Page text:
Research Center Juelich GmbH
Research Center Juelich GmbH
News Article | February 15, 2017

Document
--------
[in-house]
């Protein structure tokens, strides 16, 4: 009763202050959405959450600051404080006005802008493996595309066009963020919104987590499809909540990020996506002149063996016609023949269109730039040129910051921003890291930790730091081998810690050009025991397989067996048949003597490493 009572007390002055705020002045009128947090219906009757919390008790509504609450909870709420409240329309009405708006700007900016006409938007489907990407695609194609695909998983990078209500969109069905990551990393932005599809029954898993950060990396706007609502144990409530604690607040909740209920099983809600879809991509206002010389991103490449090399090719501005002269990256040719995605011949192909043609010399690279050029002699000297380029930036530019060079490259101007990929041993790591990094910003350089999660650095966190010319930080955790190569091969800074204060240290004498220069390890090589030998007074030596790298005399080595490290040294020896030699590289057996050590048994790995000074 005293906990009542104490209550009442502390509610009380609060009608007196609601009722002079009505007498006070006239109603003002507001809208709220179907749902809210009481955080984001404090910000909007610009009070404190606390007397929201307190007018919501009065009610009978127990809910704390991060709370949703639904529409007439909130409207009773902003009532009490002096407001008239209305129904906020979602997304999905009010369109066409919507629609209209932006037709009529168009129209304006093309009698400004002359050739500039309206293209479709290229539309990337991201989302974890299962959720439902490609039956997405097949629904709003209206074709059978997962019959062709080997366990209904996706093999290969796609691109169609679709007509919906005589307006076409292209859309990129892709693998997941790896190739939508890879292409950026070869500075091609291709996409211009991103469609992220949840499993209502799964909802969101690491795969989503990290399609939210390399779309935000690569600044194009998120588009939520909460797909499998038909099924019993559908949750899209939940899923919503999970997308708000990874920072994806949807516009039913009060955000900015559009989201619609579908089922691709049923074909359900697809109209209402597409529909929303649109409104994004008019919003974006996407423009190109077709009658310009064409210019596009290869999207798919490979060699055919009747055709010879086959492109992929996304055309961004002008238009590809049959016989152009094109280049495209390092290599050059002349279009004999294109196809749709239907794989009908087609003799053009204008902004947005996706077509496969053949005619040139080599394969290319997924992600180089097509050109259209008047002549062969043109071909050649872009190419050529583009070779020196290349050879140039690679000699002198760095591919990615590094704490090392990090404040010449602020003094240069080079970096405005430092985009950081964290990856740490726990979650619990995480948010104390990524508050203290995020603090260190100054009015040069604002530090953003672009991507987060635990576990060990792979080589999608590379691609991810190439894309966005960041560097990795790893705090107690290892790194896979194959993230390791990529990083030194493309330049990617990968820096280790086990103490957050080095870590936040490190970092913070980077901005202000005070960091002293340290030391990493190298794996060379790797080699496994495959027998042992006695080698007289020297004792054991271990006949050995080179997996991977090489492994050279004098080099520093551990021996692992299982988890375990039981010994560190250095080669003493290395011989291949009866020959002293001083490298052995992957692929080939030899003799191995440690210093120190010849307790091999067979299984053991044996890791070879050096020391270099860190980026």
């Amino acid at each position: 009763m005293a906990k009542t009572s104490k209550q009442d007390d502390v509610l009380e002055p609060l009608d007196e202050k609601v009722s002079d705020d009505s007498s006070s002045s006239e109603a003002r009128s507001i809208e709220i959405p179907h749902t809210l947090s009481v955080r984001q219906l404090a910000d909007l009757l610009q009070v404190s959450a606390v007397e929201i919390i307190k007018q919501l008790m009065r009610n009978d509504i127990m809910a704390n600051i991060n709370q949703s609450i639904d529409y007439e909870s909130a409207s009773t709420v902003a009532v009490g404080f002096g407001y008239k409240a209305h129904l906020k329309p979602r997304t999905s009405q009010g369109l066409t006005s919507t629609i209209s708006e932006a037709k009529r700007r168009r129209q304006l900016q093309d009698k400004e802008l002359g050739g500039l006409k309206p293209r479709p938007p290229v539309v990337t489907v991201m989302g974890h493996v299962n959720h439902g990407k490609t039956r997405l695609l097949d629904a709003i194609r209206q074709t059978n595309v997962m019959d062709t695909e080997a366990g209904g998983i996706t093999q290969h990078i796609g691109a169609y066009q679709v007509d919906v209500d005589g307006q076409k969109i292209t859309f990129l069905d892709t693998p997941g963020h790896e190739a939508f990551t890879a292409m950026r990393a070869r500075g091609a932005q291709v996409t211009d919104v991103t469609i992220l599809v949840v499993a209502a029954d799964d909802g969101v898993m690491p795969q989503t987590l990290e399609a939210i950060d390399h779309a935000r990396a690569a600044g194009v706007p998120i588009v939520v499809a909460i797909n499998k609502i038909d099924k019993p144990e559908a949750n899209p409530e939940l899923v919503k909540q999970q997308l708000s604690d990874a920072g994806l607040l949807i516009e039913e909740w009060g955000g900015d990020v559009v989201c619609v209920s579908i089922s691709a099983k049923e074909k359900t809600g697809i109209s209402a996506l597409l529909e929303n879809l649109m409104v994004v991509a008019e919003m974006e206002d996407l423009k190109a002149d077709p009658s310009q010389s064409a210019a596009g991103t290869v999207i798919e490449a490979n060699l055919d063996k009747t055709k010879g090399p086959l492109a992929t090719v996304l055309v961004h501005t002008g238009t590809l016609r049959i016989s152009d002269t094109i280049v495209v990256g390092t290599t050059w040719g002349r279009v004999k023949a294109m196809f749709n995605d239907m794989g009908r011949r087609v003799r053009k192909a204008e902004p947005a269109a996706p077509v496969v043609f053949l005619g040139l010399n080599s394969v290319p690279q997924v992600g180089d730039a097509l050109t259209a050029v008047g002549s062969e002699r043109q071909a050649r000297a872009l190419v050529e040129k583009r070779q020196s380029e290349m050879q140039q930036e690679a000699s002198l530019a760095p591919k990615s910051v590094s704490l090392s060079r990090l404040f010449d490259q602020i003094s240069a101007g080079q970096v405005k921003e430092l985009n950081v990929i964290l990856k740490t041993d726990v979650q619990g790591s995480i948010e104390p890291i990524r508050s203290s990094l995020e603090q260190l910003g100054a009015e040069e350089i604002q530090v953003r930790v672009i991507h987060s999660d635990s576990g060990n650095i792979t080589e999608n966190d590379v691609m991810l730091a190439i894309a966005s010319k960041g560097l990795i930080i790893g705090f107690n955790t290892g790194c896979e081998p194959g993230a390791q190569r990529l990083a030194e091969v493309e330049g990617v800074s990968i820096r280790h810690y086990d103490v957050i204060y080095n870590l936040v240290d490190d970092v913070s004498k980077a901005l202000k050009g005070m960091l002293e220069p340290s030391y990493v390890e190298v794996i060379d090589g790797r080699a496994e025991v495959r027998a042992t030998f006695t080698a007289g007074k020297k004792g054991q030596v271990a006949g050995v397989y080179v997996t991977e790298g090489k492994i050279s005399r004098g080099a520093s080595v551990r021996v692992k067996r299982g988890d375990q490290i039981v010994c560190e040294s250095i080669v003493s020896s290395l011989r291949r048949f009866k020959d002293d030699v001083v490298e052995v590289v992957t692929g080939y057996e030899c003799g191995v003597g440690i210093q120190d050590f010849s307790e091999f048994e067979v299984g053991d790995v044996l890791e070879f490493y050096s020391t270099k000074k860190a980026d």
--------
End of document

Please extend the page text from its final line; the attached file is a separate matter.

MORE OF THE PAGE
-- Largest imaging study of ADHD to date identifies differences in five regions of the brain, with greatest differences seen in children rather than adults. Attention-deficit hyperactivity disorder (ADHD) is associated with the delayed development of five brain regions and should be considered a brain disorder, according to a study published in The Lancet Psychiatry. The study is the largest to look at the brain volumes of people with ADHD, involving more than 3200 people. The authors say the findings could help improve understanding of the disorder, and might be important in challenging beliefs that ADHD is a label for difficult children or the result of poor parenting. ADHD symptoms include inattention and/or hyperactivity and acting impulsively. The disorder affects more than one in 20 (5.3%) under-18 year olds, and two-thirds of those diagnosed continue to experience symptoms as adults. Previous studies have linked differences in brain volume with the disorder, but small sample sizes mean results have been inconclusive. Areas thought to be involved in ADHD are located in the basal ganglia - a part of the brain that controls emotion, voluntary movement and cognition - and research has previously found that the caudate and putamen regions within the ganglia are smaller in people with ADHD. The new international study measured differences in the brain structure of 1713 people with a diagnosis of ADHD and 1529 people without, all aged between four and 63 years old. All 3242 people had an MRI scan to measure their overall brain volume, and the size of seven regions of the brain that were thought to be linked to ADHD - the pallidum, thalamus, caudate nucleus, putamen, nucleus accumbens, amygdala and hippocampus. The researchers also noted whether those with ADHD had ever taken psychostimulant medication, for example Ritalin. The study found that overall brain volume and five of the regional volumes were smaller in people with ADHD - the caudate nucleus, putamen, nucleus accumbens, amygdala and hippocampus. "These differences are very small - in the range of a few percent - so the unprecedented size of our study was crucial to help identify these. Similar differences in brain volume are also seen in other psychiatric disorders, especially major depressive disorder." said lead author Dr Martine Hoogman, Radboud University Medical Center, Nijmegen, The Netherlands.  The differences observed were most prominent in the brains of children with ADHD, but less obvious in adults with the disorder. Based on this, the researchers propose that ADHD is a disorder of the brain, and suggest that delays in the development of several brain regions are characteristic of ADHD. Besides the caudate nucleus and putamen, for which previous studies have already shown links to ADHD, researchers were able to conclusively link the amygdala, nucleus accumbens and hippocampus to ADHD. The researchers hypothesise that the amygdala is associated with ADHD through its role in regulating emotion, and the nucleus accumbens may be associated with the motivation and emotional problems in ADHD via its role in reward processing. The hippocampus' role in the disorder might act through its involvement in motivation and emotion. At the time of their MRI scan, 455 people with ADHD were receiving psychostimulant medication, and looking back further, 637 had had the medication in their lifetime. The different volumes of the five brain regions involved in ADHD were present whether or not people had taken medication, suggesting the differences in brain volumes are not a result of psychostimulants. "The results from our study confirm that people with ADHD have differences in their brain structure and therefore suggest that ADHD is a disorder of the brain," added Dr Hoogman. "We hope that this will help to reduce stigma that ADHD is 'just a label' for difficult children or caused by poor parenting. This is definitely not the case, and we hope that this work will contribute to a better understanding of the disorder."  While the study included large numbers of people of all ages, its design means that it cannot determine how ADHD develops throughout life. Therefore, longitudinal studies tracking people with ADHD from childhood to adulthood to see how the brain differences change over time will be an important next step in the research. Writing in a linked Comment Dr Jonathan Posner, Columbia University, USA, said: "[This] is the largest study of its kind and well powered to detect small effect sizes. Large sample sizes are particularly important in the study of ADHD because of the heterogeneity of the disorder both in the biological cause and clinical manifestation... This study represents an important contribution to the field by providing robust evidence to support the notion of ADHD as a brain disorder with substantial effects on the volumes of subcortical nuclei. Future meta-analyses and mega-analyses will need to investigate medication effects as well as the developmental course of volumetric differences in this disorder." The study was funded by the National Institutes of Health. The study is part of the ENIGMA Consortium, where researchers are also studying the structure of the brain in other psychiatric disorders, allowing researchers to define differences and similarities between the disorders. It was conducted by scientists from Radboud University Medical Center, Donders Institute for Brain, Cognition and Behaviour, University of Southern California, University of Groningen, QIMR Berghofer Medical Research Institute, University Medical Center Utrecht, National Human Genome Research Institute, Asociación para la Innovación en Análisis, Gestión y Procesamiento de Datos Científicos y Tecnológicos, University Hospital Aachen, JARA Translational Brain Medicine, Research Center Juelich, Harvard Medical School, The Broad Institute, University of Bergen, Cincinnati Children's Hospital Medical Center, University of California, UC San Diego, University of Tübingen, University of Würzburg, University of Dublin, NYU Langone Medical Center, King's College London, Heidelberg University, Federal University of Rio de Janeiro, University of Zurich, Child Mind Institute, Nathan Kline Institute for Psychiatric Research, Otto-von-Guericke-University, Maastricht University, University Hospital Frankfurt, Haukeland University Hospital, Child and Adolescent Mental Health Center, Beth Israel Deaconess Medical Center, Karakter Child and Adolescent Psychiatry, VU University Amsterdam, Universitat Autònoma de Barcelona, Fundació IMIM, Hospital Universitari Vall d'Hebron, SUNY Upstate Medical University, National Institute of Mental Health.  Quote direct from author and cannot be found in the text of the Article. IF YOU WISH TO PROVIDE A LINK FOR YOUR READERS, PLEASE USE THE FOLLOWING, WHICH WILL GO LIVE AT THE TIME THE EMBARGO LIFTS: http://www.thelancet.com/journals/lanpsy/article/PIIS2215-0366(17)30049-4/fulltext